When it comes to summer flings, it doesn’t get any wilder than the Beastly Ball. This year, animal lovers had good reason to let their spirits soar as they celebrated the return of the California condor.
Guests were greeted by a calypso band and given smart eco-bags to carry their gear.
Revelers went all out for the safari-themed event, sporting bush jackets, pith helmets, African prints, zebra-patterned shorts, cheetah scarves and ethnic jewelry. Armed with our zoo maps, we boarded tiger striped trams and headed for the upper reaches.
The ball is the perfect place to increase your critter cred with access to all the zoo’s beautiful beasts. It was here we met Jacob, an American red tailed boa constrictor who came to the zoo courtesy of Slash of Guns N’ Roses fame.
“He used to be a rock star snake,” zookeeper Mark Atha explained, “But when [Slash] had a baby, it was the baby or the snake … and the baby won.”
Although Jacob measured a mere four feet, bigger boas can grow up to 10 feet.
Elephants ready for feeding time grooved to the beat of conga and bongo bands playing world music, while a cuddly koala munched on a breakfast of eucalyptus leaves.
Zookeepers may have been breaking out their grains, berries and greens, but the humans were also in for some incredible eats. Making our way past the bamboo groves, we came across a cornucopia of fare from every corner of the planet-or at least the greater Los Angeles metro area.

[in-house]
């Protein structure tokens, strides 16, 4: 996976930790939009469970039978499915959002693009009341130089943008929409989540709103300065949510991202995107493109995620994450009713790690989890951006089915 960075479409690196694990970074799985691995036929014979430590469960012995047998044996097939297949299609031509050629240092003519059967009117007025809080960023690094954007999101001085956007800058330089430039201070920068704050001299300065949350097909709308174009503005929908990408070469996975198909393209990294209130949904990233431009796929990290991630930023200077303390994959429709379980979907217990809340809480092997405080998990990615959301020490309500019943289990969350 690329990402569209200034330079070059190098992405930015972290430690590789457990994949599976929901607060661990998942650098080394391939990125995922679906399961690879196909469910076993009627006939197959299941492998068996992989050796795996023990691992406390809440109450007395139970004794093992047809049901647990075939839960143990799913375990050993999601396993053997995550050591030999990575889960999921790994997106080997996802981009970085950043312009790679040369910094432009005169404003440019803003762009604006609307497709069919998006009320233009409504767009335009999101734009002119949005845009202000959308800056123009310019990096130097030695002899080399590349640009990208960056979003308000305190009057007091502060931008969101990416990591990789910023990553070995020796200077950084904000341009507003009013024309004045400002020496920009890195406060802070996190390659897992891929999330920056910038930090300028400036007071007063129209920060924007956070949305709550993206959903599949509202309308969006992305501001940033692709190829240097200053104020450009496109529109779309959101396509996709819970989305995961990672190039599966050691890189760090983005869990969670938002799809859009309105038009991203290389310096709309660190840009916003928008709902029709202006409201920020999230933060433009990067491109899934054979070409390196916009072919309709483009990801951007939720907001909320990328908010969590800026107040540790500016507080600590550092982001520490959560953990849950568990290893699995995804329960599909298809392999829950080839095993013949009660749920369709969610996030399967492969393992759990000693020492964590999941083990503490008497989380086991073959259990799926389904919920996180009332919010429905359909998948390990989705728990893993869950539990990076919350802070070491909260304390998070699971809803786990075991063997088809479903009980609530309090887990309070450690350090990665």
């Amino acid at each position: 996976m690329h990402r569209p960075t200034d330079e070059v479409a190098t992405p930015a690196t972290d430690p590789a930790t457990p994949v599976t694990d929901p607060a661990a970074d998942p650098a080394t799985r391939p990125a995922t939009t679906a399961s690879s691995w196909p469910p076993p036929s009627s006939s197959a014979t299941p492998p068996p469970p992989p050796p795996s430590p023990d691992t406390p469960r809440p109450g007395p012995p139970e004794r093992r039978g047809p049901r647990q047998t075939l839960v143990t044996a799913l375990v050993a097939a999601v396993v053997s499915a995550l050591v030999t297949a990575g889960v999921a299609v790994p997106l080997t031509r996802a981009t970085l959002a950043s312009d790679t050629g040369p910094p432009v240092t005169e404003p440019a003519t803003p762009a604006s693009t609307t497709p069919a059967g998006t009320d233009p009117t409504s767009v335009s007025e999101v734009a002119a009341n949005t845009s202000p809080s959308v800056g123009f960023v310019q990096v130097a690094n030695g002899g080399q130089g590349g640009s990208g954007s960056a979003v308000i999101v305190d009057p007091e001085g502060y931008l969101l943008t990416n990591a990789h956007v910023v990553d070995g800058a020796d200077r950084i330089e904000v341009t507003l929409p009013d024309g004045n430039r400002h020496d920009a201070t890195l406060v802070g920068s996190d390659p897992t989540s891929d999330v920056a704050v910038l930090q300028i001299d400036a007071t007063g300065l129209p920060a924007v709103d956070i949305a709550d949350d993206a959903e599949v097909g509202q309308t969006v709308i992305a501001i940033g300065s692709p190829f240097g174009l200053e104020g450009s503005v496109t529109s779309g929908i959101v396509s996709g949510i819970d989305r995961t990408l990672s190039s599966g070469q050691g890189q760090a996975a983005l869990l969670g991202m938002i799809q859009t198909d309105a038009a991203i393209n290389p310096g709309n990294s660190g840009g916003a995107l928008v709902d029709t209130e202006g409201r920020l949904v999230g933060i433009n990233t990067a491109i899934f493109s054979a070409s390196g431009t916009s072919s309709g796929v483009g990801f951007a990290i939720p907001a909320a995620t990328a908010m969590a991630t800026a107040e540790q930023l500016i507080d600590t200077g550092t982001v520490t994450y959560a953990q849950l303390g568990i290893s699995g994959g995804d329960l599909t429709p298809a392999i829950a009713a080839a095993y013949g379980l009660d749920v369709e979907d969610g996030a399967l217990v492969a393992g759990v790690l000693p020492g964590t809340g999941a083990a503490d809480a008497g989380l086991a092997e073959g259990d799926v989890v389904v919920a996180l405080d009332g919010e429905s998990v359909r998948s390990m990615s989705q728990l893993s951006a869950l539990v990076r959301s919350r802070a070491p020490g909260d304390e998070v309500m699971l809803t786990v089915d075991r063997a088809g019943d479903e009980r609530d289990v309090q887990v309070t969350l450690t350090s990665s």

There was beet risotto with goat cheese from Celestino, sushi from Yamashiro and prime rib sandwiches from Tam O’Shanter Inn. El Cholo brought its famed tamales while Pink’s slathered the chili and piled up the cheese on its foot long dogs.
Betty White sailed through the crowd wearing a breezy turquoise and yellow tunic. As far as the fate of the condor is concerned, the veteran actress and long time Greater Los Angeles Zoo Association trustee couldn’t be happier. “We’re really making big gains,” she said.
In 1982 there were just 22 of the magnificent creatures left. Thanks to the California Condor Recovery Project, those numbers have grown to more than 300. The zoo, was instrumental in saving the critters from the brink of extinction. As a partner in the program, the zoo aided in captive breeding of the birds and their reintroduction to the wild. With 126 condor chicks having hatched at the zoo, its goal is establishing a self-sustaining wild population.
“The remarkable success story of the Condor Recovery Program epitomizes the zoo’s commitment to conservation,” said Zoo Director John Lewis. “It provides reason to hope that other critically endangered animals can be saved.”
Dinner tables were dressed up in shades of tangerine, turquoise and scarlet and topped with adorable, plush, toy condors peeking out of a nest of sunflowers. Fritz Coleman played celebrity auctioneer, pulling in big bucks for Jamaican getaways and a South African safari.
After walking on the wild side, party animals danced the night away.
The ball raised more than $1.2 million to help GLAZA continue its work as an educational resource and international center for the conservation of endangered species.